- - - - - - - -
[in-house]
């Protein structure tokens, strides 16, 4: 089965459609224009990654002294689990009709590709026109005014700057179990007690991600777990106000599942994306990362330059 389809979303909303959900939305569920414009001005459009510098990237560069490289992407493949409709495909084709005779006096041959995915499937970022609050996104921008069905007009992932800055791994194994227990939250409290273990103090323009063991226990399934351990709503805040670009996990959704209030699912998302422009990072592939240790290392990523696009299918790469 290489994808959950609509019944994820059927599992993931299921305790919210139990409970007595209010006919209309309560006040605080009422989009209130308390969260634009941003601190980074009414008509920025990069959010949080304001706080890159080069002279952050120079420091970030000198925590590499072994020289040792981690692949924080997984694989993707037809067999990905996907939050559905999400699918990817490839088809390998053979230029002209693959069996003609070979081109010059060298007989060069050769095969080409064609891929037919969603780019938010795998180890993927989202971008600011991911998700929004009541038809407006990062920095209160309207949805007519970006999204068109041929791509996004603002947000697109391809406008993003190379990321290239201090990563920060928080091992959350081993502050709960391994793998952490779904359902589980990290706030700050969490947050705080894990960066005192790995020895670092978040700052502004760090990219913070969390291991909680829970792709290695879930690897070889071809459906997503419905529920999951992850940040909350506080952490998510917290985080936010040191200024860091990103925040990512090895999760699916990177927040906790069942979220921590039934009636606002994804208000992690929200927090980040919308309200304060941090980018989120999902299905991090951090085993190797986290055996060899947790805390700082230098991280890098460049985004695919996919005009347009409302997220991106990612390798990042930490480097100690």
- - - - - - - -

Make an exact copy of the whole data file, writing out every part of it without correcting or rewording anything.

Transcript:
[in-house]
């Protein structure tokens, strides 16, 4: 089965459609224009990654002294689990009709590709026109005014700057179990007690991600777990106000599942994306990362330059 389809979303909303959900939305569920414009001005459009510098990237560069490289992407493949409709495909084709005779006096041959995915499937970022609050996104921008069905007009992932800055791994194994227990939250409290273990103090323009063991226990399934351990709503805040670009996990959704209030699912998302422009990072592939240790290392990523696009299918790469 290489994808959950609509019944994820059927599992993931299921305790919210139990409970007595209010006919209309309560006040605080009422989009209130308390969260634009941003601190980074009414008509920025990069959010949080304001706080890159080069002279952050120079420091970030000198925590590499072994020289040792981690692949924080997984694989993707037809067999990905996907939050559905999400699918990817490839088809390998053979230029002209693959069996003609070979081109010059060298007989060069050769095969080409064609891929037919969603780019938010795998180890993927989202971008600011991911998700929004009541038809407006990062920095209160309207949805007519970006999204068109041929791509996004603002947000697109391809406008993003190379990321290239201090990563920060928080091992959350081993502050709960391994793998952490779904359902589980990290706030700050969490947050705080894990960066005192790995020895670092978040700052502004760090990219913070969390291991909680829970792709290695879930690897070889071809459906997503419905529920999951992850940040909350506080952490998510917290985080936010040191200024860091990103925040990512090895999760699916990177927040906790069942979220921590039934009636606002994804208000992690929200927090980040919308309200304060941090980018989120999902299905991090951090085993190797986290055996060899947790805390700082230098991280890098460049985004695919996919005009347009409302997220991106990612390798990042930490480097100690």